GLUCKSTEIN, Isidore Montague (1890-1975) was a son of Montague and Matilda Gluckstein and was born on 2 November 1890 and died 16 January 1975. He was made a Director in 1925, Managing Director in 1940, Chairman of the Board in 1956 and, in 1961, became the company's first President. He was generally referred to among his colleagues as I.M.G. and to his family as 'Dore'. Educated at St Paul's School, London, he represented the school in both cricket and rugby. He studied law and classics at Sidney Sussex College, Cambridge and obtained his MA in 1920. On 19 October 1920 he married Rosalind Adler whose father was Chaplain to the Forces during WW 1. Although I.M.G. became a member of the Inner Temple and was called to the Bar in 1919 he never practised. He became a member of the Officers Training Corps in August 1914 and joined the 10th London Regiment. While serving as Captain in the trenches he was badly wounded and mentioned in dispatches. This, however, did not prevent him from leading an active life thereafter. He played cricket for the Lyons Club in the 1920s as well as tennis and hockey. His career began as an apprentice in the Trocadero Restaurant kitchens, subsequently gaining experience at various aspects of the company's business in Cadby Hall, Popular Café, Strand Palace Hotel, Regent Palace Hotel and in the colossal catering operation at the British Empire Exhibition, Wembley, in 1924. Later he referred to this period as 'probably the most interesting and certainly the most exhausting experience of my working life'. In 1925 he took charge of the teashops until the end of the Second World War. This period not only marked a great expansion of the teashops but also their decline and the move to self-service in the war years. The first self-service teashop was introduced in 1941 in Oxford Street, London. Between 1940-1945 he was Chief Executive Officer of the London County Council Feeding Scheme. After he relinquished responsibility of the teashops he was put in charge of the company's property portfolio. I.M.G. was also a director of Strand Hotels Ltd and Palace Hotel Ltd, both subsidiaries of Lyons. He was a life member of the Caterers Association of Great Britain and Life Vice-President of the Catering Trades Benevolent Association. He was a trustee of the Liberal Jewish Synagogue and a member of the Board of Management of St Mary's Hospital, Paddington. Fishing was one of his favourite pastimes and he was Vice-President of the Anglers Co-operative Association. His club was Flyfishers'. Though his public and business life was outstandingly successful, his private life had much sorrow. His only son, Bruce, died of wounds at Anzio Beach-Head in March 1944, and his only daughter, Cynthia, died in December 1950 while still in her twenties. His wife died in 1973. I.M.G's sister, Emma, was married to Julius Salmon.

GLUCKSTEIN, Leonard (1907-1970) was the grandson of Isidore Gluckstein and the son of Barnett Gluckstein and was born on 18 June 1907. He served as director between 1941-1970. Leonard Gluckstein joined the company in 1929 from Cambridge University and after training, his first managerial responsibilities were for the Coventry Street Corner House and the Soft Drinks and Preserves operation at Rannoch Road. In 1931 he married Joan Tanburn and this marriage produced three children, two daughters and one son, Michael, who was the chief executive of the Tea Division. During the early part of the war he was catering advisor to Anti-Aircraft Command with the rank of major. Towards the end of the war, after leaving the army, he headed a team experimenting with the new technique of freezing cooked food for subsequent re-heating in teashops and aircraft. In 1946 he was heavily involved in the establishment of the Lyons Pension Fund and the associated death benefit scheme. In the 1950s as chairman of O. R. Groves he was responsible for the development of the Sunkap orange drink business. He also negotiated a 49 per cent share in Rose Kia-Ora Sales and, with Schweppes, a corresponding stake in O. R. Groves. In 1965 he was appointed chairman of The Strand Hotel Ltd. Leonard Gluckstein died on 17 January 1970.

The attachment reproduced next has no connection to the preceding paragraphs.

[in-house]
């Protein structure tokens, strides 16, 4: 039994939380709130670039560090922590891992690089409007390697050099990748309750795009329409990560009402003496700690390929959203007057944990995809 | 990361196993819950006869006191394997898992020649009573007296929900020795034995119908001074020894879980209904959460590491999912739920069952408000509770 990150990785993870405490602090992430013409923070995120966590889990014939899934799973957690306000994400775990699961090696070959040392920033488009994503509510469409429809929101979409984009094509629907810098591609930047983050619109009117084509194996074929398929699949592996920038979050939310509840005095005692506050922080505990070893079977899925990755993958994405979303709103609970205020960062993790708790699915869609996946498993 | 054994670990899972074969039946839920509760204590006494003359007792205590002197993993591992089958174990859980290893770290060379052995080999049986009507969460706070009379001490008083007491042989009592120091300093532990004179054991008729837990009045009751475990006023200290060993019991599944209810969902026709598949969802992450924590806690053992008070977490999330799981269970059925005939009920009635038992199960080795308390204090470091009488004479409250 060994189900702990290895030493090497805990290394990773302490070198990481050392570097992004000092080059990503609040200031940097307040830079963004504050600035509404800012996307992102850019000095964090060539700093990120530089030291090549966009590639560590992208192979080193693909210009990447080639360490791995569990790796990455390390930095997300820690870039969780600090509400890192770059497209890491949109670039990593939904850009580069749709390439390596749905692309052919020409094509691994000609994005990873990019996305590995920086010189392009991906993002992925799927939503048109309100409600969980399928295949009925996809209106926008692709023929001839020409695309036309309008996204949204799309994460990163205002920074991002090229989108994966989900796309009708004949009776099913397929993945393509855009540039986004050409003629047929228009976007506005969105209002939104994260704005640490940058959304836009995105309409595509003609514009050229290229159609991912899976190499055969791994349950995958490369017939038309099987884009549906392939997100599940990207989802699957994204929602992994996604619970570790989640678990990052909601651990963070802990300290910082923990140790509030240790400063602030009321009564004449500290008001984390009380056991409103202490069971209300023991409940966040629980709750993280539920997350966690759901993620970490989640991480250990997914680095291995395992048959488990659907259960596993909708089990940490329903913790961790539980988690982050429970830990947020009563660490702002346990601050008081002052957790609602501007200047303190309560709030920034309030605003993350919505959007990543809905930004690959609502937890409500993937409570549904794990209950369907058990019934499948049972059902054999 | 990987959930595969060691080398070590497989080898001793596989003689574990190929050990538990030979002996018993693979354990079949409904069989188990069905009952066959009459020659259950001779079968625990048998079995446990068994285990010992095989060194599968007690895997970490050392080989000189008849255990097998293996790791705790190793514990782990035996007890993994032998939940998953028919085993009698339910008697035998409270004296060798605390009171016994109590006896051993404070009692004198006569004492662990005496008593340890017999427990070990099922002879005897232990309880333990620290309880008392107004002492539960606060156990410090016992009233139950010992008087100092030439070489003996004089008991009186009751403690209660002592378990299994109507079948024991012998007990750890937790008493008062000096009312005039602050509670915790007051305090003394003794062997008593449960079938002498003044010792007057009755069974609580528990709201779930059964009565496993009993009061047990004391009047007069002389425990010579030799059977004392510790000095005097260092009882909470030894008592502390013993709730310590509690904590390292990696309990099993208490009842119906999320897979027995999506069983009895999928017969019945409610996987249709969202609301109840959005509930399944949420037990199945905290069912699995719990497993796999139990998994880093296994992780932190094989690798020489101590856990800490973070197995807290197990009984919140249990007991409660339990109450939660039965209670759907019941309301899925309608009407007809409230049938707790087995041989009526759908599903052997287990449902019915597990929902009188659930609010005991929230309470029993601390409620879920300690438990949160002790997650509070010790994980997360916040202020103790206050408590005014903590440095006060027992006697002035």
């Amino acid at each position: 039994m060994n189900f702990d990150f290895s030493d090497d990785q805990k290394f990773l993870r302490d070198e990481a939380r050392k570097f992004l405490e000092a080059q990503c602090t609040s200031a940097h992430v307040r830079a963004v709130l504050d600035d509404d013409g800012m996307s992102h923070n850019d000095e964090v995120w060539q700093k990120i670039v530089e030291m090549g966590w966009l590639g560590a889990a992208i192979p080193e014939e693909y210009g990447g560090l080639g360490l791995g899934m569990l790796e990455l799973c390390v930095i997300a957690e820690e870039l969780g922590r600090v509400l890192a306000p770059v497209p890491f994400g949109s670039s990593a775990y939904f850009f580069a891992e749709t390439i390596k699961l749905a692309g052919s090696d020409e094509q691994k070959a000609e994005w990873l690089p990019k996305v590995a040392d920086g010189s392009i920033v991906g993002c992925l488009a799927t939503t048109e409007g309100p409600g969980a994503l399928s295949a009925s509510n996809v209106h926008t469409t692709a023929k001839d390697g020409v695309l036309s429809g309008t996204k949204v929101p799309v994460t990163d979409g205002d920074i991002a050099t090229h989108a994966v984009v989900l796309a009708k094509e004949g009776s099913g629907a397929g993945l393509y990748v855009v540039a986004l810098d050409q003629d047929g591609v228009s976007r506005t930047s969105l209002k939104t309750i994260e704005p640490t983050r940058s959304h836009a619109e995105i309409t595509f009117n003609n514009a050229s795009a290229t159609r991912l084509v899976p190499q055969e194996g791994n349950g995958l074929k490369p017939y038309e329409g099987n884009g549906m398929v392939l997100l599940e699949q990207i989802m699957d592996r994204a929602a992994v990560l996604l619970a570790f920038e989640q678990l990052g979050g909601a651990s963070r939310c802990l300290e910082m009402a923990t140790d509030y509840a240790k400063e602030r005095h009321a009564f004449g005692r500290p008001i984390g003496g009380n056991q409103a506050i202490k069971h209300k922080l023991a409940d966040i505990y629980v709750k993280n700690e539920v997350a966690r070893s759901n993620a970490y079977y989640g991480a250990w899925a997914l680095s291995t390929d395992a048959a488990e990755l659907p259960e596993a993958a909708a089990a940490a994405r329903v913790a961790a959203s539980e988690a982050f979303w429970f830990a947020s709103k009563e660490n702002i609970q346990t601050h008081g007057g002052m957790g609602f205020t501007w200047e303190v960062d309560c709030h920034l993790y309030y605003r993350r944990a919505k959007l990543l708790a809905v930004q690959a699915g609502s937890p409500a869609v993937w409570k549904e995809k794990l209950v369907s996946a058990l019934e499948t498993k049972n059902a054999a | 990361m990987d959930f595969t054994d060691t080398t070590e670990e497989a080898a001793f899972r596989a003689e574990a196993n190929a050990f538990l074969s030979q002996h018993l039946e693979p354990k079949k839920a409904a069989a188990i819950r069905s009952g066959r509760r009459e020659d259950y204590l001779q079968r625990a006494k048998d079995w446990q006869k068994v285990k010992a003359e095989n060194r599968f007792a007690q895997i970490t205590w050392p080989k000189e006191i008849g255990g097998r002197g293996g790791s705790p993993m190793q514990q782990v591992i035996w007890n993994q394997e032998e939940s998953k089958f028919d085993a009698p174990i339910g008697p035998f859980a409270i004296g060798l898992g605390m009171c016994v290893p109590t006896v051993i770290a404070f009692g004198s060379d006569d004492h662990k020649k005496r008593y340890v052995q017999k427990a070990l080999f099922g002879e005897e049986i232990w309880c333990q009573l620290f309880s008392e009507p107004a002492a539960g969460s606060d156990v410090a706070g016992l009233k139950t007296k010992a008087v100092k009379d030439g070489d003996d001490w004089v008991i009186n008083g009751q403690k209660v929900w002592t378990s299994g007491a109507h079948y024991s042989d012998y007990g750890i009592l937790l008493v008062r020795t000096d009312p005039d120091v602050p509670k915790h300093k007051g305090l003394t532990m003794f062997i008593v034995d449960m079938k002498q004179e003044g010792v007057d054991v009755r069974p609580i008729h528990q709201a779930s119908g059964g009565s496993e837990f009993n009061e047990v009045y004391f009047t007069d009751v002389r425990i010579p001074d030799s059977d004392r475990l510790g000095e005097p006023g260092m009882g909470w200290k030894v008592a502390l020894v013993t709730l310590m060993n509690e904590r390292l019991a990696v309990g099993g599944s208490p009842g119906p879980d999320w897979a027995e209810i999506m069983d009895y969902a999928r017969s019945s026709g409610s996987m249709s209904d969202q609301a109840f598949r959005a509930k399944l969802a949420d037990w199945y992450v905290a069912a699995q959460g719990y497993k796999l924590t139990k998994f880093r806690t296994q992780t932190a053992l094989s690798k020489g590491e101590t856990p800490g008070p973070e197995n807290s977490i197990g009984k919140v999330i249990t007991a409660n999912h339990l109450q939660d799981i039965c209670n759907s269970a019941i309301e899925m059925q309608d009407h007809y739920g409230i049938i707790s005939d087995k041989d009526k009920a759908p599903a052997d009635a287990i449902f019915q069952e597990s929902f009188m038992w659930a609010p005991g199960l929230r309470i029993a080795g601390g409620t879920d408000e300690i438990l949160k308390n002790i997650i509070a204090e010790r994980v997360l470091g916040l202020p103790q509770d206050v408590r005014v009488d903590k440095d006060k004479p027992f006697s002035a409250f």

GLUCKSTEIN, Montague (1854-1922). Brother of Isidore, he was born at 35 Crown Street (now Charing Cross Road) on 18 July 1854. His Father, Samuel Gluckstein, had started the family's first tobacco business from this address. Although younger than Isidore, he was far more at ease with people and had a persuasive and confident manner. Like his brother he was educated at Hartog's Academy and the Daventry Foundation School in Whitechapel, and joined the family's tobacco business. On 6 February 1884 he married Matilda Franks and they had three children, all of whom married consanguineously. He held other directorships in the Westminster Electric Supply Corporation, the Guardian Assurance Company and the Pall Mall Electric Light Company. Montague Gluckstein was a Director of J. Lyons & Company Limited (he became Chairman in 1917 after Joseph Lyons died) and Strand Hotels Limited from their incorporation until his death on 7 October 1922.



GLUCKSTEIN, Samuel (1821-1873). One of eight children of Lehman Meyer Gluckstein and Helena Horn. Samuel Gluckstein was born in Reinberg, Prussia on 4 January 1821 and came to Britain in 1841. On his arrival in Britain he lodged with his aunt, Julia Joseph, in Spitalfields, London and married her daughter Hannah on 25 May 1845. Samuel and Hannah had 12 children, two of whom died in infancy. He was naturalised a British citizen on 10 August 1861. With his brother Henry he started a cigar making business from 35 Crown Street (now Charing Cross Road) and later moved to Leman Street, Aldgate. After partnership disagreements the business was dissolved in the Chancery Court and the assets divided. He started another cigar manufacturing business with two sons (Isidore and Montague) and his son-in-law Barnett Salmon, husband of his daughter Helena. Samuel was not a healthy man; he had been nursed by his wife before their marriage, and he died of diabetes on 23 January 1873 at 34 Whitechapel Road aged 52 years.



GLUCKSTEIN, Samuel Montague MC (1884-1928) was the first son of Montague Gluckstein (1854-1922) and was born on 28 October 1884. His brother, Isidore Gluckstein became the company's Managing Director. Both were grandchildren of the original Samuel Gluckstein. Sam Gluckstein married Johanna Koppenhagen on 17 June 1908 and they had two sons; Douglas Montague and Guy Ferdinand Montague. Sam Gluckstein had suffered ill health during the whole of his life but had participated in the company's activities from his school days. He was particularly interested in motor transport, engineering and other scientific subjects. He used these interests during his employment at Lyons where he worked in the Motor Transport, Engineering, Electrical and Laboratory Departments. He participated actively in the Rotarian movement and was interested in prison reform acting on the Wormwood Scrubbs Prison Committee. In this connection he did much good work in finding situations for people who had been discharged from prison. He was a keen rifleman and participated in the Lyons Club activities in this respect. Sam Gluckstein was made a director in 1914 a position he held until his death in 1928. Although his health was indifferent he joined the army in the early part of the war. While in France he was repatriated back to England for a serious internal operation. Still very ill he returned to France and was awarded the Military Cross for leading a party of men to clear bombs from an aeroplane shed which had been set on fire by enemy action. He died on 29 August 1928 following yet another operation.